To isolate and secure our home network, I’ve set up subnetworks. We have a home network, guest network, and smart-home device network. I have limited what our devices have access to on the smart-home device network. That’s done via our router’s firewall rules and port forwarding policies.

This way, if a smart-enabled device like the TV or Echo was to be compromised by a botnet or some external nefarious actor, it mitigates the risk of compromising our trusted devices like our phones and laptops that stay on our home network.

In short, smart-enabled devices like smart bulbs are cool and useful, but they also shouldn’t be inherently trusted. Most manufacturers don’t focus on securing smart-enabled devices. They just want them to work quickly and easily for consumers.

Ugh, it’s so complicated.

You can make a home automation system simple or secure. I aim to make the system as simple as possible, while maintaining a certain desired level of security. You have to do a risk analysis and determine how simple you want it to be and how much risk you are willing to take.

How would you recommend someone get started if they wanted to use smart-enabled devices or automate their home?

The simplest solution, which doesn’t require Home Assistant, is to buy a smart bulb from your local hardware store. They go for as low as $10. Try using that with whatever app they tell you to install on your phone. From a security perspective, though, I’m not a fan of IOT [Internet of Things] devices.

What advice would you give to someone interested in learning more?

This hobby can be a money pit. First, sit down and determine what items you want to be able to control in more ways and then what do you want to automate. Once you know what you want to do, then you can look into what technologies to buy to perform those actions.

You may want to Google home automation solutions. While you’re reading, determine what skill level you are comfortable dealing with. Check out the software or interfaces available. There are several out there, and even some that aren’t free. Home Assistant is free, but there are others out there that may be more to your liking like Smart Things and Home Seer. Find what works for you.

Photo by BENCE BOROS on Unsplash

Posted in Blog

Our Den Reveal!

Back in January we tackled our latest home project to convert the main floor’s front room from a children’s playroom to a family den (sans TV). I hinted at our progress a while ago, and now that we’ve lived in this space for a few weeks, today’s the day for the reveal.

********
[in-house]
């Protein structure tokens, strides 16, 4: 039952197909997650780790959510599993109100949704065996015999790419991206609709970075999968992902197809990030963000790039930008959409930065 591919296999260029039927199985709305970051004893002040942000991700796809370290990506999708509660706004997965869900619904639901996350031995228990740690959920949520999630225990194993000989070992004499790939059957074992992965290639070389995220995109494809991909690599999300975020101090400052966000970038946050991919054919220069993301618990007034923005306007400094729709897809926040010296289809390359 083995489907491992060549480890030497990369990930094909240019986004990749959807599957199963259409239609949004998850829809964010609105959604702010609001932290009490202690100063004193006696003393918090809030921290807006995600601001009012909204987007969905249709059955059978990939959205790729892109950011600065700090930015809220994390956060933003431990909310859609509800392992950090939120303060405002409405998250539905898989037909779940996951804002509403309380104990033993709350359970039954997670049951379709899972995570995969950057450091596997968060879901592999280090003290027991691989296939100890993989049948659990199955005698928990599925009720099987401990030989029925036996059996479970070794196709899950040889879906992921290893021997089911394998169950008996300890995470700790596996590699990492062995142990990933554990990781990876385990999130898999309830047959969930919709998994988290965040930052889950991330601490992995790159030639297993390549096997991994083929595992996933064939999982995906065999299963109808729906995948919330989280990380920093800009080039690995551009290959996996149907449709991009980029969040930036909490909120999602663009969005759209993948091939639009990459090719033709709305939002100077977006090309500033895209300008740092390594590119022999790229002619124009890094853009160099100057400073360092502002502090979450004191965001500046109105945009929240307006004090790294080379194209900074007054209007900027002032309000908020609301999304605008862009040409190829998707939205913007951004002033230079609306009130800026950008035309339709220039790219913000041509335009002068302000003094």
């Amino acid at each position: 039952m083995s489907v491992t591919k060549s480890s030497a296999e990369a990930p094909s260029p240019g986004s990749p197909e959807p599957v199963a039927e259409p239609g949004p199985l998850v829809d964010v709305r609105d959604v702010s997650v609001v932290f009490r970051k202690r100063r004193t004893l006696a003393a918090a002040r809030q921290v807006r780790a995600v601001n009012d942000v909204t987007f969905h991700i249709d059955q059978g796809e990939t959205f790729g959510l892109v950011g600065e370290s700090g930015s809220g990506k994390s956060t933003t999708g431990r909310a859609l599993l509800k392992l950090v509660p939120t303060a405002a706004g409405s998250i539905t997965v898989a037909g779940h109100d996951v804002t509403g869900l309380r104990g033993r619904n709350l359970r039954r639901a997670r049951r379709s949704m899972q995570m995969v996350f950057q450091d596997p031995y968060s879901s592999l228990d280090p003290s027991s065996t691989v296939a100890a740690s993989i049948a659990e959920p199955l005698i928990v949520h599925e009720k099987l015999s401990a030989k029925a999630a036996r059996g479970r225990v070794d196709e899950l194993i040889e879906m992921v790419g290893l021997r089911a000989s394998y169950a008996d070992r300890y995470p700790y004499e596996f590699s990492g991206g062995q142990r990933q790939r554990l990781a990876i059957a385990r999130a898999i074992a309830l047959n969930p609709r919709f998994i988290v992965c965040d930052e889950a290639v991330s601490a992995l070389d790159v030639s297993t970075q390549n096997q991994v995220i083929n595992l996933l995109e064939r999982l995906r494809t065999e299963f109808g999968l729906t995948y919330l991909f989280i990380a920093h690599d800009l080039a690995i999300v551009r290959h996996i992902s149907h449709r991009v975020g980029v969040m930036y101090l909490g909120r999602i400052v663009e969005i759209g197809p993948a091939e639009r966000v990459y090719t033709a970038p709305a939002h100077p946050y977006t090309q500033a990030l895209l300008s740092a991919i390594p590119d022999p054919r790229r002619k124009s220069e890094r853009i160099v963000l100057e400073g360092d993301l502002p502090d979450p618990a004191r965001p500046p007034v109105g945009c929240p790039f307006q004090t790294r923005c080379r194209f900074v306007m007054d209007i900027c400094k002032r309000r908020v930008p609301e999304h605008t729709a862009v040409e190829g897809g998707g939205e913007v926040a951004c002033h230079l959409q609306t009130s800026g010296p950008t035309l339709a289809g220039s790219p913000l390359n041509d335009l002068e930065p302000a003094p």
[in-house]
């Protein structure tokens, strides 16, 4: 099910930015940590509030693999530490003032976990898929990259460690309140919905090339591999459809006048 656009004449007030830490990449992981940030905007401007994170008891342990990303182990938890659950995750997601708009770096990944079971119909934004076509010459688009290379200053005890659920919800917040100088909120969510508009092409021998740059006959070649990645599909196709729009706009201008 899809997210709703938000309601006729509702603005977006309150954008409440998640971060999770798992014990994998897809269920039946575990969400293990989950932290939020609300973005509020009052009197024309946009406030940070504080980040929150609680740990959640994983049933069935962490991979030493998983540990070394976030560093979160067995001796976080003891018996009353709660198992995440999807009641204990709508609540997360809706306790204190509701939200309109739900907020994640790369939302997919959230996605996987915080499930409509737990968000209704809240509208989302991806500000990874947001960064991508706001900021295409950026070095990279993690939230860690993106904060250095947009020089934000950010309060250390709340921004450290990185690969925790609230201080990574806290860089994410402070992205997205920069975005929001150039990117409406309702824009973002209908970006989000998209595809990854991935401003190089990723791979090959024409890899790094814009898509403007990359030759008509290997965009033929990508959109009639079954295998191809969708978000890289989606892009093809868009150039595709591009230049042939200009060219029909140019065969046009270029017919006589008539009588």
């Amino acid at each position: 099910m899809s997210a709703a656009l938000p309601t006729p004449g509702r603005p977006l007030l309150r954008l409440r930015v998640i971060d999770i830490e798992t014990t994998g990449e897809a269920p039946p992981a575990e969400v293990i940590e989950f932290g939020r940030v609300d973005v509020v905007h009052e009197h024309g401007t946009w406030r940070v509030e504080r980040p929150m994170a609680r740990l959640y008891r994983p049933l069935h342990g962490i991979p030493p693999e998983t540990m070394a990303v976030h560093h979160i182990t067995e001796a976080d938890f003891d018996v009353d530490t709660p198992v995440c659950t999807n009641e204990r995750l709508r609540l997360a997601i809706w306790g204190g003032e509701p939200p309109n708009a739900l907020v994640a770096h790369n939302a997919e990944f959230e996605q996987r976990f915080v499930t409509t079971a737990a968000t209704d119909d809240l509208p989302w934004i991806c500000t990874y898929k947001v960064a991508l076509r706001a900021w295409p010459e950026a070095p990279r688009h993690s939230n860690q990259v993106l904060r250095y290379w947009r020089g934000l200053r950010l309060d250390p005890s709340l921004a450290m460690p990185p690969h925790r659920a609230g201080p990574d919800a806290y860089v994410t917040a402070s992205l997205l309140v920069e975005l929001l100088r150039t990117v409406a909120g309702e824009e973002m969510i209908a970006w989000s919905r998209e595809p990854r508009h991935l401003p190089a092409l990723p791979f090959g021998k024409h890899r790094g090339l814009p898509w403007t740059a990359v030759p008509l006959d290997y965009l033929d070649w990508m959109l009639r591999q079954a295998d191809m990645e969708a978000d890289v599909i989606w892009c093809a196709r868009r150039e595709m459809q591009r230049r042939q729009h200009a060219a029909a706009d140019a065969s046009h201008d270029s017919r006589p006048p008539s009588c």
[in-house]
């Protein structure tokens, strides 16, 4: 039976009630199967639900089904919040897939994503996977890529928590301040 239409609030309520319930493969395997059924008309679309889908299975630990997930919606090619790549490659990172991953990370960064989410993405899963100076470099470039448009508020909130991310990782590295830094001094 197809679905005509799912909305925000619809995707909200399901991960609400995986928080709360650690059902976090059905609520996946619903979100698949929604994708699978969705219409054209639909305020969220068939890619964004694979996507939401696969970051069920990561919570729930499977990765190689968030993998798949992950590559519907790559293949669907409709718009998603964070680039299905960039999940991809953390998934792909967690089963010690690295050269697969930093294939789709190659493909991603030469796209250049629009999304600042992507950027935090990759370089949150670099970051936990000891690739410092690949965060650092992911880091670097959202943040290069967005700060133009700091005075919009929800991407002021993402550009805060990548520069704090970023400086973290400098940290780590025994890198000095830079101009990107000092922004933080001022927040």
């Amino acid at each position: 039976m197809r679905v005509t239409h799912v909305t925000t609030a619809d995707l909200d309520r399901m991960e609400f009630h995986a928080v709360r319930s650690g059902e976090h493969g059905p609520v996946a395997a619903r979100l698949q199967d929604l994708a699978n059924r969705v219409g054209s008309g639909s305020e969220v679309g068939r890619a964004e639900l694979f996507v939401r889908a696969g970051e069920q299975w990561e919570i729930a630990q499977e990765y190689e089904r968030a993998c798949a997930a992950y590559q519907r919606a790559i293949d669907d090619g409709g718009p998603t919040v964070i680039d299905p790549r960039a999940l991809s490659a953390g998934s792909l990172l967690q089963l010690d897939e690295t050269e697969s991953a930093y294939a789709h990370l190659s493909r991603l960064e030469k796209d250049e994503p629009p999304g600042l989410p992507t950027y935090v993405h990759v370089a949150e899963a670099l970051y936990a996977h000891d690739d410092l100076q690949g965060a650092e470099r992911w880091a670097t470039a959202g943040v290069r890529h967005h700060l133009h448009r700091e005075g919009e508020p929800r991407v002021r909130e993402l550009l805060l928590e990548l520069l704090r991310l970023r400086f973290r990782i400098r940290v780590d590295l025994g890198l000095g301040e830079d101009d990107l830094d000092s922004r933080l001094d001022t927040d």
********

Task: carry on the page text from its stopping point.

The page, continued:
Basically, we started with a mess of toys and clutter. (This is an old photo of everything cleaned up. This was never the regular look. Ha!)

Before: As the playroom

And now we have a cozy family space for impromptu game nights, nightly readings (currently Harry Potter and the Order of the Phoenix), and adult conversation after the kids are in bed. Even the dog has enjoyed it because she can monitor the front of the house out the window while lounging on the couch. She doesn’t even get up to woof half the time anymore.

After: The new den!

So what did we do to make this look happen? Well, besides a lot of reorganization in this room that rippled to other rooms and closets, not too much.

  • We painted the walls Owl Gray. The trim was refreshed and painted a shade of ivory to match the rest of the house.
  • I ordered furniture for delivery, including the bookcases (Ikea), blue chairs (Ikea), black side table (Ikea), nested coffee table (Amazon), and rug (Costco). We brought up the couch (La-Z-Boy) from the basement.
  • I largely shopped the house for many of the odds and ends as well as items to start filling the bookcases. Having the games on display adds to the vibe of the room and also encourages the kids to pick one up. I’ll play a board game any time over video games or imaginative play.
  • My husband set up the bookcase lights. He also linked all of the room’s lights to our Alexa, so we can control them using our voice. Alexa turns individual lights or the whole room on or off, and she can even dim the lights to a given percentage. You could set timers or routines too (like whenever you’re in bed the lights shut off or when you arrive home the lights come on), but we haven’t done that for this room.

That’s really about all we had to do. After living in the space for a while, I can attest that I love it. It was a good move for our family. I find that everyone else in the family follows me around the house, so if I come here after dinner, they follow. The set up of the furniture in one corner of the room (rather than filling the whole space and leaving large gaps between furniture) encourages conversation and makes gameplay easier. The coffee table frequently becomes a place to play cards. And by having a nesting coffee table, we can have drinks on one and the game board or puzzle on the other.